Skip to main content

The Guitar


The Guitar


A simple enough word 'guitar' but that is where the simplicity ends. The instrument is both beautiful and complex and in the hands of the right person it can make a sound unmatched by any other instrument. Just to clarify things I can't play myself (unlike my two older brothers) and I'm no expert on the topic but I wanted to blog a bit on it regardless. So here, briefly the history of the guitar as I understand it. Firstly a definition from Dr. Michael Kasha who was a Physical Chemist and molecular spectroscopist. Apart from that impressive gig he spent many years researching and designing guitars. From a work done by Paul Guy, he quotes Dr. Kasha as saying a guitar has "a long, fretted neck, flat wooden soundboard, ribs, and a flat back, most often with in-curved sides". According to Guy the first known guitars date back about 4000 years and the oldest representation is a stone carving at Alaca Huyuk in Turkey, of a 3300 year old Hittite "guitar".

The Torres guitar 1859

Today the modern guitar owes its existence to a Spaniard named Antonio Torres who in the 1850's designed and built essentially what you see today in most every acoustic guitar.
With the advent of steel strings over the years the designs have included stronger braces such as the X-brace from Christian Fredrich Martin. Later Orville Gibson would add the arch top and oval sound hole. With electrical amplification developed by the 1930's people like Les Paul, Leo Fender, Paul Bigsby and O.W. Appleton began constructing the solid-body guitar. Again I am no expert on this topic but we can pretty much divide the guitar into two basic modes; acoustic and electric. Each having a number of variations in construction, number of strings and playing styles.

I have mentioned I'm a fan of Acoustic and for that matter Electric Fingerstyle Guitar and have provided some links to some youtube videos. There is a great Canadian artist named Don Ross that I had the opportunity to see recently, though he has a wealth of great original material here is a clip of him covering a song you may be familiar with "Crazy" from Gnarls Barkley. This will give you some idea as to what this style is all about. Here is another clip from Don Ross & Andy McKee who I saw a few years back in Washington D.C. For the most part this is focused as a solo artist genre, however there are many collaborations as well as artists playing in bands around the world. This style, simply put is the plucking of the strings with one's fingers (or individual finger picks) as opposed to the Flatpicking style of using a guitar pick.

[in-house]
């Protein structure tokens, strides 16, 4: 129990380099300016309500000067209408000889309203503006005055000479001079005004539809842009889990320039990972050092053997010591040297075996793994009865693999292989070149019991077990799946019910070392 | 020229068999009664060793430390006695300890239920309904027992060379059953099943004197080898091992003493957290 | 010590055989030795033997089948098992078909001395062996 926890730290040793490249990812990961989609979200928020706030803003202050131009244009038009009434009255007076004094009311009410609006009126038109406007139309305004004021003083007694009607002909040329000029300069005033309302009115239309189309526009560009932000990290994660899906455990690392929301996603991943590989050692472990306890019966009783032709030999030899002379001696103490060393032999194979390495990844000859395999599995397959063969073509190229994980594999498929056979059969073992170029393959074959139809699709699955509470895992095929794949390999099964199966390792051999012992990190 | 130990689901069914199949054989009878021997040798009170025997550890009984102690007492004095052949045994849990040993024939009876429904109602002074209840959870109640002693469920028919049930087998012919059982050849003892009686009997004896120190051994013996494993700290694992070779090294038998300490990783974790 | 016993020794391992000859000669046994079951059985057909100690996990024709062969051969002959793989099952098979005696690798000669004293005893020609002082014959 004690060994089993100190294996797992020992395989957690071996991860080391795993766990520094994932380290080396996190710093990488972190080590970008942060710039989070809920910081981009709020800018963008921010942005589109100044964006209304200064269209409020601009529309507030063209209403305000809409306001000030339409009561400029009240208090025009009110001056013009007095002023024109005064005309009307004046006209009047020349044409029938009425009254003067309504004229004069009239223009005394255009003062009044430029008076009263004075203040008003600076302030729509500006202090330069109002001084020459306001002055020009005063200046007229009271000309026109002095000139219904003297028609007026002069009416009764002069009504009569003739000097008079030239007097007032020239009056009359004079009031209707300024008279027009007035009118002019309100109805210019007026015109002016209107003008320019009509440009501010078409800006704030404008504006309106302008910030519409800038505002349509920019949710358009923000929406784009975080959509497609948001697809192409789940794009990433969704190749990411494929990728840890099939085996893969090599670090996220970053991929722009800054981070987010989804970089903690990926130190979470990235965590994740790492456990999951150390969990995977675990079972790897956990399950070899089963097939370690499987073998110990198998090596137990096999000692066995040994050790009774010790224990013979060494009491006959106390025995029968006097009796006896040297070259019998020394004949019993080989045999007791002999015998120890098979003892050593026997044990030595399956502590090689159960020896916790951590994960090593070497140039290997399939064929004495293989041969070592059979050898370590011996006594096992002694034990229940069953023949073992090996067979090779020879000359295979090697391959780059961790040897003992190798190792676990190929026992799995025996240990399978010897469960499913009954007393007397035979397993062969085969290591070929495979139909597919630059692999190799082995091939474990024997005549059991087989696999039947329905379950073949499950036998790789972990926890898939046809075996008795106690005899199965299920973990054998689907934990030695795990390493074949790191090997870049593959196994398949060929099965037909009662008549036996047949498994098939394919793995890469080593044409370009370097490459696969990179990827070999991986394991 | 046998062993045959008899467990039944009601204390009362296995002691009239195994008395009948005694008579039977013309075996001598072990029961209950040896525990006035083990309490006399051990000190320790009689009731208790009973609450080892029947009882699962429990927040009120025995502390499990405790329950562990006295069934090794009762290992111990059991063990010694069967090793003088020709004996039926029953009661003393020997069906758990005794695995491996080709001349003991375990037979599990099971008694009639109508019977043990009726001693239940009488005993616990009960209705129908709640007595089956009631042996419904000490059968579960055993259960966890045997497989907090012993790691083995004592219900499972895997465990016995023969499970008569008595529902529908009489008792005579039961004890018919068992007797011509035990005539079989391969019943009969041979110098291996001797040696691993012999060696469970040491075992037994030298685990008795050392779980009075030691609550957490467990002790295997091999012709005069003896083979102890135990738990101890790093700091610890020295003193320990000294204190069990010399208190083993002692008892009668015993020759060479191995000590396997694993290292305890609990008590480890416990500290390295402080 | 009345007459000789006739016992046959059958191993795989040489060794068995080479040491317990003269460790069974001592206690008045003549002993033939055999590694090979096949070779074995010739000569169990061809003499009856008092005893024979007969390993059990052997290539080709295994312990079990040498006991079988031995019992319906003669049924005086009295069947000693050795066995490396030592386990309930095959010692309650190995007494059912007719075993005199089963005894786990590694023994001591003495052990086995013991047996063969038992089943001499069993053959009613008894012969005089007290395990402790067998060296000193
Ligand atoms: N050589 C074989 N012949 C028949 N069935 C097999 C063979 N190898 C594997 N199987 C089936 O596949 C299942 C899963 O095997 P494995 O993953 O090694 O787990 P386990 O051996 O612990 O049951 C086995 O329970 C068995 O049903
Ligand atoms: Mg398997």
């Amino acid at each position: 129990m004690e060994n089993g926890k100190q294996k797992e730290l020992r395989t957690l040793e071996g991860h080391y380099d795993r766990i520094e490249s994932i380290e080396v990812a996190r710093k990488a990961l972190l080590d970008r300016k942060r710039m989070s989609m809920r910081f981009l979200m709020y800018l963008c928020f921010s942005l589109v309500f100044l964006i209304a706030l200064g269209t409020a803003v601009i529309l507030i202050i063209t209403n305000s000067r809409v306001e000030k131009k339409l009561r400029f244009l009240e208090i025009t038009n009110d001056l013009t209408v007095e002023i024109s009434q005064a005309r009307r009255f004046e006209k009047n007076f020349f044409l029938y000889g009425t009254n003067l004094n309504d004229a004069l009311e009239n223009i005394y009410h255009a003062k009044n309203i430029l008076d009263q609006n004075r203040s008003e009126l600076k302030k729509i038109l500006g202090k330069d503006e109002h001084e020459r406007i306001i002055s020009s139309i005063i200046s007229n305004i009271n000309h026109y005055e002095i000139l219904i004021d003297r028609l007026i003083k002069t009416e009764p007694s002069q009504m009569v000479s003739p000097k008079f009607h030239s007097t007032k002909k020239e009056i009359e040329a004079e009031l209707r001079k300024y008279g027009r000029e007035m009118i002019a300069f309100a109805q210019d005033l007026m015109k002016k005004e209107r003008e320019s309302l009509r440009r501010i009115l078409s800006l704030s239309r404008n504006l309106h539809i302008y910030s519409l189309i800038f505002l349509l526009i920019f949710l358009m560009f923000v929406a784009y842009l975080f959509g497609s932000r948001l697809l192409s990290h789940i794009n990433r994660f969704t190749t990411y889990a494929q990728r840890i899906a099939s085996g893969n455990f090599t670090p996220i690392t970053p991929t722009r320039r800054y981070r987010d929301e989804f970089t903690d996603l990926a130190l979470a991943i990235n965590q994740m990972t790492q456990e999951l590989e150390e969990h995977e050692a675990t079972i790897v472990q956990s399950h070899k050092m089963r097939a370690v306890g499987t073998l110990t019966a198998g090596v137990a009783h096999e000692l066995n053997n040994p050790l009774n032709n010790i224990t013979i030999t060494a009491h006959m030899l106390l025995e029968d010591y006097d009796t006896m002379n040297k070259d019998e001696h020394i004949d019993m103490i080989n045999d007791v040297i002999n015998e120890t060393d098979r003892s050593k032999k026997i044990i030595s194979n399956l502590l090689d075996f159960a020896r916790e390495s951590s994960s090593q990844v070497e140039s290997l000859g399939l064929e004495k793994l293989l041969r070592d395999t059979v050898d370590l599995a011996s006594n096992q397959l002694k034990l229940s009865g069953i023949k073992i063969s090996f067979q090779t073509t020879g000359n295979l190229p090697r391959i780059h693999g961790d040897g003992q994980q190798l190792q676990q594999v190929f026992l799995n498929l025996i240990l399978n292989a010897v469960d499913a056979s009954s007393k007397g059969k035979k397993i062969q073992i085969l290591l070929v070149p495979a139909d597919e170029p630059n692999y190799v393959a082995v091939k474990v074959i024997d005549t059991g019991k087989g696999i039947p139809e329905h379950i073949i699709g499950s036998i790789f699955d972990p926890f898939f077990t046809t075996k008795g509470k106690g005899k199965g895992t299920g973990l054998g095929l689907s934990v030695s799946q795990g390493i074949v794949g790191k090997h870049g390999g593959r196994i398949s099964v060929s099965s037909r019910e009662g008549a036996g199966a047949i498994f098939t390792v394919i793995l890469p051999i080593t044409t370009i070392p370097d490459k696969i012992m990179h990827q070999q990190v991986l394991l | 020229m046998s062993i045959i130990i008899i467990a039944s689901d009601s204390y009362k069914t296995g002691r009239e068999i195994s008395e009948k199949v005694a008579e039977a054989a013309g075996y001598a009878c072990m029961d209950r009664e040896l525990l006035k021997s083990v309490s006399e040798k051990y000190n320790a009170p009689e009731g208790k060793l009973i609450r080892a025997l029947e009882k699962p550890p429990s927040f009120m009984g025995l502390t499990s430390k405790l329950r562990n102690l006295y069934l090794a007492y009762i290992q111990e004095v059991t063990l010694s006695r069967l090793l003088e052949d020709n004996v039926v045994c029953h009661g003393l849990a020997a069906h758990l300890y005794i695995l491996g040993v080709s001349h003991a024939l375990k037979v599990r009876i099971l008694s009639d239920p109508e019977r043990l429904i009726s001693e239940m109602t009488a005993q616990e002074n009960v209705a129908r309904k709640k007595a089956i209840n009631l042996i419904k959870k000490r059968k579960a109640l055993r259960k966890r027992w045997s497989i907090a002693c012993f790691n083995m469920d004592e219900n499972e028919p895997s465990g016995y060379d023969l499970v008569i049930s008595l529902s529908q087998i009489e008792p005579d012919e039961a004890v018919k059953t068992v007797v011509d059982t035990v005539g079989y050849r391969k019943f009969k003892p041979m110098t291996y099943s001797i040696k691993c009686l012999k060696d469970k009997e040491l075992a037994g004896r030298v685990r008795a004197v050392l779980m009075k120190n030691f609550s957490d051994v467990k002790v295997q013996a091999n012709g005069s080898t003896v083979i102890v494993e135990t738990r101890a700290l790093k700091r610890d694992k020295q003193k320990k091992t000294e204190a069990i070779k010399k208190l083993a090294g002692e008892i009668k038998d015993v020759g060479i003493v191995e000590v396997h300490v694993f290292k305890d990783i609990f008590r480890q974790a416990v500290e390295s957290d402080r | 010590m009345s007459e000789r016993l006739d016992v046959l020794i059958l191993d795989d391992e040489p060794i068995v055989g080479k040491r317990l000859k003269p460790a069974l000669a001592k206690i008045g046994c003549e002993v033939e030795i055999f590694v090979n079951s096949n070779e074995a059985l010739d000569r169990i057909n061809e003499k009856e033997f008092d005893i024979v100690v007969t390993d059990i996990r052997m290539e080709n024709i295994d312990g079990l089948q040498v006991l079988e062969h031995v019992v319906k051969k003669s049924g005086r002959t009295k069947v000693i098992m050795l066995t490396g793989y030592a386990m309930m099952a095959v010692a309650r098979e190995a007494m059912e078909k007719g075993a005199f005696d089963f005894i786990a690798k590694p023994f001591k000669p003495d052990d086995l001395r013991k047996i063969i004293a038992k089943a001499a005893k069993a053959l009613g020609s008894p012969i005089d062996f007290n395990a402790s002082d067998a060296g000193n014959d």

The origins of the style are as old as string instruments themselves as one played using fingers to begin with and today there are dozens of different classifications, both acoustic and electric. So whether it's the Classical Guitar with artists like John Williams or the Jazz stylings of Django Reinhardt or the electrical Chet Atkins and Jerry Reed the range is vast.


Take this brilliant performing quartet (I saw them in 2017 thanks to my eldest daughter) Barcelona 4 Guitars in the beautiful Basilica of Santa Maria del Pi in Barcelona.


Being the homer I am, apart from Don Ross, Canada is rich with talented fingerstyle players such as the late Lenny Breau, Liona BoydCalum Graham, Joni Mitchell, Antoine Dufour, Amy Millan (Broken Social Scene), Terri Clark and a lesson from the legend Randy Bachman with an ode to Merle Travis. His style known as 'Travis Picking' is adapted by Mark Knopfler & Chet Atkins, James Taylor , Tommy Emmanuel and many others.

References: https://en.wikipedia.org/wiki/Main_Page

If you like my blog, please consider filling in the follow by email link at the top right hand of the page. Remember to confirm the subscription when you get the first email. Confidentiality is assured unless you are a close friend or family member then all bets are off. While I can compile data from my blog it's not tracking in terms of anyone's identity. For past blog posts click on the menu at the top right corner. Pass it along to a friend who might enjoy it as well or post it to your timeline on FB. And many thanks as always for reading my blog!







Comments

Popular posts from this blog

The Most Covered Pop Artists and Songs of All Time